Once a project is clicked on in the map or project list, a small “project info” window pops up in the center map displaying a project’s details. This includes the project’s name, location, point of contact, institution, local collaborators, link to website or publication, year published or years active, and category (Figure 4). Once another project is clicked, the previous project’s information window disappears and is replaced with the newly clicked project. This enables users to quickly click on a project, find its information, then move onto another project from either the map area or the project list. Accessibility was deliberately chosen to be at the forefront of this work to attract a variety of stakeholders who impact investment and policy actions related to sustainability. These stakeholders now have access to concisely categorized work in which results can be extracted to best fit their needs. For example, if a stakeholder is unable to find research on integration of sustainable water management in the Gobi desert plains of China, the stakeholder can utilize the WEF Nexus Discovery Map to filter projects related to water and deserts to find pieces of work highly related to their project, thus increasing the potential to bring greater awareness of existing resources that can be used to advance the field and improve the likelihood of successful implementation.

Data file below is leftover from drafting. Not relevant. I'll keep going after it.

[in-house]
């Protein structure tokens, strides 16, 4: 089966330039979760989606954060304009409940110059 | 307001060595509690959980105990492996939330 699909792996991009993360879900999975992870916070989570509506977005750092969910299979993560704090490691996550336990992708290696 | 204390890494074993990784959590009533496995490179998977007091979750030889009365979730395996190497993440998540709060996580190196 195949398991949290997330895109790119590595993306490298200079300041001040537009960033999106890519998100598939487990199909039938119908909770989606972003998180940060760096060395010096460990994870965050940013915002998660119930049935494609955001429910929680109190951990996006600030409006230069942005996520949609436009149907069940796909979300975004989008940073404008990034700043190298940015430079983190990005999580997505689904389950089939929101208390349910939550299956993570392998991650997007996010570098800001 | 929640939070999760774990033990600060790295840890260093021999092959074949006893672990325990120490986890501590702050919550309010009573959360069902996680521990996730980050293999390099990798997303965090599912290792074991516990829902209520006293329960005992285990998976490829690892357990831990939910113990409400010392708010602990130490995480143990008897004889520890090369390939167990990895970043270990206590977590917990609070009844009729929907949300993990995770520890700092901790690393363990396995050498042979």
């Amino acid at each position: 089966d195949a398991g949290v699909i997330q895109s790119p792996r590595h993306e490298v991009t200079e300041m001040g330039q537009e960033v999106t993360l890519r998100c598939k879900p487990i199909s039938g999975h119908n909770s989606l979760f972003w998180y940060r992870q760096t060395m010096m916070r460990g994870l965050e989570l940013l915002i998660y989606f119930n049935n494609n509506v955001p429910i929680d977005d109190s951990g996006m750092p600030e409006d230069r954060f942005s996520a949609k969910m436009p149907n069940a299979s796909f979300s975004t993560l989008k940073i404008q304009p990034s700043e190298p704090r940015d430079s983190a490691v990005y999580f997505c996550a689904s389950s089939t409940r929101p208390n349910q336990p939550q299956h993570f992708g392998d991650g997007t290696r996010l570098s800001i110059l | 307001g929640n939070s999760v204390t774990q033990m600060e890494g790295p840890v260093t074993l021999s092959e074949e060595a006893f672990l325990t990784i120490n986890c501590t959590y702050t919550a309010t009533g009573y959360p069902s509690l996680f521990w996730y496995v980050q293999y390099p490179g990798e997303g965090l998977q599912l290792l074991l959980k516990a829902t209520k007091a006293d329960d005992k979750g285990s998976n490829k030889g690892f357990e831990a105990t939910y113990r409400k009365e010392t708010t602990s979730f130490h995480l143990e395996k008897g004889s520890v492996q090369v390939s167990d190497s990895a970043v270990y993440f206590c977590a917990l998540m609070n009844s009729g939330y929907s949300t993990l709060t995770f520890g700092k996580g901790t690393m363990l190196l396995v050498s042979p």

3.2. The WEF Index Map

A second map incorporated into the dashboard is the “WEF Index Map” developed with a dataset on WEF country indexing conducted by the European Commission Joint Research Centre Competence Centre on Composite Indicators and Scoreboards [13]. This dataset utilizes a total of 21 indicators to index a country’s performance in water, energy, and food, in addition to an aggregate “nexus score”. The “WEF Index Map” on the dashboard utilizes this data by creating a map with the layers of index scores represented by colored gradients, giving the user an idea of how countries in the world are performing in each facet of WEF and where they stand in the security of their nexus of resources. For example, activating the “Water Index” layer will color countries on the map with a blue gradient, with darker blues corresponding to an index score closer to 100 and the lighter blues having a score closer to 0. Countries can then be clicked on individually, similar to clicking a project on the “Project Discovery” map, for a pop-up to appear detailing the country name and the score of the active index layer.
A third map, “Project Discovery and WEF Index Map”, is also available on the dashboard and is a combination of the information included in the “Project Discovery” and “WEF Index” maps, with both the country gradient indices and project icons available to be clicked and filtered (Figure 5). This enhances the user experience, as by visual inspection, one can see which areas of the world lack projects in WEF sectors and their current status in WEF category or nexus.
Given the extent of project classifications combined with the WEF Index data, there is potential to conduct meta-analysis on the repository to provide an evaluation of geographically-based trends and thereby better identify places of opportunity for application of the WEF Nexus framework. This meta-analysis could be utilized in instances in which a geographic location is identified for a WEF project, and similar geographic locations can be data mined and projects filtered to provide further insight into local project development. Clearly, the capability to do this would be best served by data that are entirely open source, so an effort has been made to link projects to open source data where possible.